Do you think life is going to get simpler for a software engineer?

The descriptions I’d get are they’re still closed platforms which are weird, but I’m hoping we could be a more open one with something like Waypoint. If you look at stuff like Vercel or Netlify, we’re coming back around to focusing on that easy interface or even look at patterns like get offs are picking up now of getting back to get pushed and do deploy onto the right branch. There is a lot of pressure and a lot of tools building around, but we are going to get there.


We’re big fans of Vercel. It’s crazy how they are provisioning an SSL certificate setting the DNS for you easily. It feels like magic when it’s in 2021, and that shouldn’t be hard. Is there any website you want to pick up or contribute or you want to say thank you to or new projects you want to push?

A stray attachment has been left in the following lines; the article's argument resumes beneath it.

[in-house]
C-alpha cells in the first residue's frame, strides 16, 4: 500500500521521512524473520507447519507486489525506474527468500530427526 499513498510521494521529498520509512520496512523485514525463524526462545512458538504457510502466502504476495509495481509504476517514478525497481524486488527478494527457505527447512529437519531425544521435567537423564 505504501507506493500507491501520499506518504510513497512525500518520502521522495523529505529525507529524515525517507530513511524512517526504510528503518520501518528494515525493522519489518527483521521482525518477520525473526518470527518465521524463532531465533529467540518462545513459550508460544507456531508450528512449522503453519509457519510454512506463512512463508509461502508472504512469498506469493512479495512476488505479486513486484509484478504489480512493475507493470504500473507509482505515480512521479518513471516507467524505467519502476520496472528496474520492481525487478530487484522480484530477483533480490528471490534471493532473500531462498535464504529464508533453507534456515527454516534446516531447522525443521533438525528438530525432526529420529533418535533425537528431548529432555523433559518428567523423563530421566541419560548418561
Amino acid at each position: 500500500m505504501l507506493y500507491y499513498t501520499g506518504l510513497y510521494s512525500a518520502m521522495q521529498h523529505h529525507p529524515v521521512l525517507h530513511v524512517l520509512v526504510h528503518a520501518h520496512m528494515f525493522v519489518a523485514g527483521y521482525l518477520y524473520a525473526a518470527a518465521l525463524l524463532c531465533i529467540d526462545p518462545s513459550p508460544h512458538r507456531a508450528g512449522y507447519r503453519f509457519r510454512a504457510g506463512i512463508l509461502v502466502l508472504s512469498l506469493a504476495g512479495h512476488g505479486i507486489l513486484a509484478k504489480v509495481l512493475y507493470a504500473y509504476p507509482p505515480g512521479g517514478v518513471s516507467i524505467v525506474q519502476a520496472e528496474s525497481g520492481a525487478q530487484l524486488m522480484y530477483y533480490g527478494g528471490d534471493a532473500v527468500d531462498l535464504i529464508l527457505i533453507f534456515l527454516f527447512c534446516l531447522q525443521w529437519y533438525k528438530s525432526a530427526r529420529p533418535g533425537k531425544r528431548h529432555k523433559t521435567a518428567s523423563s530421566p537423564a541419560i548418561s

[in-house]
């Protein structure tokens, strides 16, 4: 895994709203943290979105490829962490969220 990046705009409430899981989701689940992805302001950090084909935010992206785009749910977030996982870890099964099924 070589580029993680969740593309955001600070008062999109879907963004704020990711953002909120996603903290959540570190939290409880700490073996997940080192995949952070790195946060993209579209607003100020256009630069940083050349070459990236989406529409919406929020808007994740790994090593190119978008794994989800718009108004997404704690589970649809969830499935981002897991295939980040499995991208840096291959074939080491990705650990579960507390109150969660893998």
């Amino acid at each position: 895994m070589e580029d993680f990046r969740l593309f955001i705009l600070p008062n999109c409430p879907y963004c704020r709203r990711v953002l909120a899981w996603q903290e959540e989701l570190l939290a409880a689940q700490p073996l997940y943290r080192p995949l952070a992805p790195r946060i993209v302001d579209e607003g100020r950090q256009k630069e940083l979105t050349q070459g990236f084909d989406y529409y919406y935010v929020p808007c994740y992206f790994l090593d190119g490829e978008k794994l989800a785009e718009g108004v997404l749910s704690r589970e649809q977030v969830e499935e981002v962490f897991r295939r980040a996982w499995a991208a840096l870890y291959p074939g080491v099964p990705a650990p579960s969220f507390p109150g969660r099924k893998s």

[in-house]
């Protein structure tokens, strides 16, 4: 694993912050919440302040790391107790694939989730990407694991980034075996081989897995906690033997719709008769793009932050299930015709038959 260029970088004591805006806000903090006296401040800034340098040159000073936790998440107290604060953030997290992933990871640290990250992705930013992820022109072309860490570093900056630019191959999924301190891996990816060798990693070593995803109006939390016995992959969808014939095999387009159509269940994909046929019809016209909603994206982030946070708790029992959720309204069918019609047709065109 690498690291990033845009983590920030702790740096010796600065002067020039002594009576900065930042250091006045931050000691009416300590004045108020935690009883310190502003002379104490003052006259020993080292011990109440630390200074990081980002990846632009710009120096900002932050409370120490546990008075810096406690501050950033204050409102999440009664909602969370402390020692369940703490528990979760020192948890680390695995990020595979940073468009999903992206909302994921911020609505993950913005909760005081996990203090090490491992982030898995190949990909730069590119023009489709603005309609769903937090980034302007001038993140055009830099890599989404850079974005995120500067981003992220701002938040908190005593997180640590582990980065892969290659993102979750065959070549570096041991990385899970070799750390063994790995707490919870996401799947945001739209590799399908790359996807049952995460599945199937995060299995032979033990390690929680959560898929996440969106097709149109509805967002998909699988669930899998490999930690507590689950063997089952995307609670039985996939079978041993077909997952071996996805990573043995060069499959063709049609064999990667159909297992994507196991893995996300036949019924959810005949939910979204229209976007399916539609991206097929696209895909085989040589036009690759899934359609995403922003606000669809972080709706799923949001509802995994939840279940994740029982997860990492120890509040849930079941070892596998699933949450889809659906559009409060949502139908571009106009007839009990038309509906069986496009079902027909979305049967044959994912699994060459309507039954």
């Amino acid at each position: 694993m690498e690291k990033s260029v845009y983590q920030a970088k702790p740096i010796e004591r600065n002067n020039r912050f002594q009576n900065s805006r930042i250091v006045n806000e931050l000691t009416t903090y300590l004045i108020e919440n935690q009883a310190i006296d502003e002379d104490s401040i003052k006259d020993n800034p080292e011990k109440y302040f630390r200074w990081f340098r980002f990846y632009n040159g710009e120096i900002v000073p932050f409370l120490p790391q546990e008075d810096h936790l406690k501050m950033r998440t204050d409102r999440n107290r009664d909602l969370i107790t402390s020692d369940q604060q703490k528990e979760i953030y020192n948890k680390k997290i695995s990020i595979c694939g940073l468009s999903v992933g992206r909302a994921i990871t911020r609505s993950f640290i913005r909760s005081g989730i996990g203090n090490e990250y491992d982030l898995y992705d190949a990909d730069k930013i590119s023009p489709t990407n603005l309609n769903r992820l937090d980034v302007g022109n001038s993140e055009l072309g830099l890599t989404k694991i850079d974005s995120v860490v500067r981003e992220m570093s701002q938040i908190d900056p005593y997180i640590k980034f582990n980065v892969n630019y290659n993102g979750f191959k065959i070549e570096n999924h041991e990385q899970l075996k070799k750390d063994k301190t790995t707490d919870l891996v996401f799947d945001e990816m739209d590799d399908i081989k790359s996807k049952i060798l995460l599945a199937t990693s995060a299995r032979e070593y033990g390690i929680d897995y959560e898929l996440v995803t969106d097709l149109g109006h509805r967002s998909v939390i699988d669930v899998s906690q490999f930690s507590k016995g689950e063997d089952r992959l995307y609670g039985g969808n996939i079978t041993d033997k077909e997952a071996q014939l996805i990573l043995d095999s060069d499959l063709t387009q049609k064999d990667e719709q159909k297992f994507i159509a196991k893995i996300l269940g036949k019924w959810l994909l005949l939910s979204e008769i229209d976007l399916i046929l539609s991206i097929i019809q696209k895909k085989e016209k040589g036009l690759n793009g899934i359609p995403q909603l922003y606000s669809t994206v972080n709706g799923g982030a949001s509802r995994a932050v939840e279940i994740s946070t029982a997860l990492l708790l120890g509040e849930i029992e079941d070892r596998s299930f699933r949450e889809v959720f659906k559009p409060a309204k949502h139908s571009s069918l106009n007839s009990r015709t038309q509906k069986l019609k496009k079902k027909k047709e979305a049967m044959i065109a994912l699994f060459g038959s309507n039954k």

No. I think we’ve done a good job of talking through all that stuff throughout the course of this conversation.


I want to say thank you to you and to the company because we use your tools every day. They’ve really helped. Thanks for that and for your time.

Thank you very much. It’s been fun.

Mitchell Hashimoto

Founded HashiCorp with Armon Dadgar and operated as CEO for almost four years, participating in every role along the way. During this time, HashiCorp grew from one employee to over 40, one open source tool to eight, zero dollars in revenue to seven figures in annually recurring revenue.